We’re down to the last few days of Igor’s visit.
This is the hardest part. He pushes us away by acting rude on purpose. It’s difficult not to take it personally, but since this is the third time we’ve hosted I’ve gained some wisdom. It’s just his way to make it easier for him to say goodbye. Sad, but true.
He alternates pushing us away with being extra clingy. Earlier tonight he was laying in my arms stroking my cheek whispering, “Mam I lahve you zo much.”
Igor is such a sweet boy. Everyone who meets him just loves him.
He lavishes in the attention we give him. Can you imagine what it would be like growing up, going through childhood without having the direct attention of a caring adult? The reality of it is sobering.
A teenager being hosted from the orphanage where Igor now lives told her family that she hates the new orphanage because every night they are sedated and then locked in their bedrooms in the dark. She says that kids fight and get hurt, or get sick, but they don’t open the doors or turn on the lights for any reason at all.
Igor is telling us that he has a mom in Ukraine. That her name is Valya. (He laughs at the way I pronounce that.)
He has her phone number, and he misses her. He says she’s very sick. We told him we were sad he has to go back to Ukraine and we wished he could stay with us forever. He said he was sad too, but he had to go back to his sick mother. He’s clearly torn, wanting to be a part of a family and also having ties there.
At Walmart the other night he told me his mother loves to wear nail polish and make-up. So he picked her out a bottle of red nail polish to take back to Ukraine. I’m not sure if this is actually his mother or what the deal is. Obviously she cannot take care of him. It’s possible she is only in his imagination. Wishful thinking on his part. Whoever Valya is, she’s getting a bottle of nail polish and he has already carefully packed it away for her along with a silver Toyota key chain for his dad.
He also keeps telling me details about how his mom, dad, and siblings were in a bad car accident. He says he rolled out of the car door and the car flipped over. He says they were going too fast, his dad was driving 110 km.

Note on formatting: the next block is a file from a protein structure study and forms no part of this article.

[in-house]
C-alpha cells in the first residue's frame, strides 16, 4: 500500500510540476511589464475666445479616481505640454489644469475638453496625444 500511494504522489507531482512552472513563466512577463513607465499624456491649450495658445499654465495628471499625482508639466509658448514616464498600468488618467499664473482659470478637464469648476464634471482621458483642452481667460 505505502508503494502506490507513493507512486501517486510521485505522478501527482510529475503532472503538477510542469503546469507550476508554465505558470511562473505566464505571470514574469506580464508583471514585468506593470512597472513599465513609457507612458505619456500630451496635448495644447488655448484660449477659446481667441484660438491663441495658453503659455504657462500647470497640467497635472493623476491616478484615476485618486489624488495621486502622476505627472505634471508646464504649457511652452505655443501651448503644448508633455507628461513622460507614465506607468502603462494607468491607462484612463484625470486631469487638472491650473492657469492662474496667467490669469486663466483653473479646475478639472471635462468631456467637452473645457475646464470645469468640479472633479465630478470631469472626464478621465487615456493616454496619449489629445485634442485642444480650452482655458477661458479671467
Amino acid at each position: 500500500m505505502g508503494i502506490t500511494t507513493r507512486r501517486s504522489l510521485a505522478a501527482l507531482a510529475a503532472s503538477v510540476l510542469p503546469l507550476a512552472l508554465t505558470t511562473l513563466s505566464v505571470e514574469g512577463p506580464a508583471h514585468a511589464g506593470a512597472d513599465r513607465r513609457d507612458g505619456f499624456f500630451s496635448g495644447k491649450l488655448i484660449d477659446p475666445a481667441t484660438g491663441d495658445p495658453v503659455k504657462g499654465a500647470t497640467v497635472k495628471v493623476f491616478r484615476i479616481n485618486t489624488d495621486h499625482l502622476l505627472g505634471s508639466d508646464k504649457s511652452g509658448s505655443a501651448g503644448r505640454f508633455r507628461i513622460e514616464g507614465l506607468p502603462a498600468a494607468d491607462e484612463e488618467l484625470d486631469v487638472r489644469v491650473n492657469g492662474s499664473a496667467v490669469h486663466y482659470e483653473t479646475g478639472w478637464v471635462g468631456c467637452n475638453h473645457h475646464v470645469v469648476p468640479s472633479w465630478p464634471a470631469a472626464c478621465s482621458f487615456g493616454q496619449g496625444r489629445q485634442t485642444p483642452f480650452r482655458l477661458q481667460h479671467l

I have no idea if this is all true, or if it’s just a story, but he has strange thin scars all over his face and legs, plus some burn marks on his arm. Could be from being in a crash. His skull is also weird. The part where a baby’s soft spot would be is a huge dip on Igor’s skull. It’s hard, but indented. Who knows, right? He’s very smart, I don’t think what ever caused the dip damaged his brain. I also have no idea how old he was when this all happened.
I’m afraid the sad part is that they don’t visit him at the orphanage. I don’t know for sure, but the kids who come for hosting are ones who do not have parents or involved family members.
I’m hoping to figure out more about everything after hosting is over. Somehow.
Everyone keeps asking if we can adopt Igor.
We would love to adopt him.
I don’t know if he would want to live here forever, though he does say that he likes America. I don’t think that’s important right now, anyway. What’s important is just to build a loving relationship with him, to be the people who love him unconditionally and don’t just disappear from his life.
The rest of it will fall into place, however it’s meant to be.
On Monday I’ll rip out a piece of my heart and put it on a plane to a Ukrainian orphanage.
And then we’ll all wait to see what happens next.
People keep on telling me that they just don’t know how we do this. It’s too hard, too sad. Isn’t it too hard for the kids to come here and then leave?
Yes, it’s hard for them to come and leave. But it’s even harder for them to never know the love of an adult. It’s harder for them to not get one-on-one attention. It’s harder for them to never be kissed goodnight, comforted when they have nightmares, or snuggled. It’s harder for them to not have happy memories to sustain them when they’re alone and sad.
Being loved on, even for a short time, changes their lives.
And you know what? It’s always worth it to choose love.
Always. Even when it’s hard.
And now these three remain: faith, hope and love. But the greatest of these is love.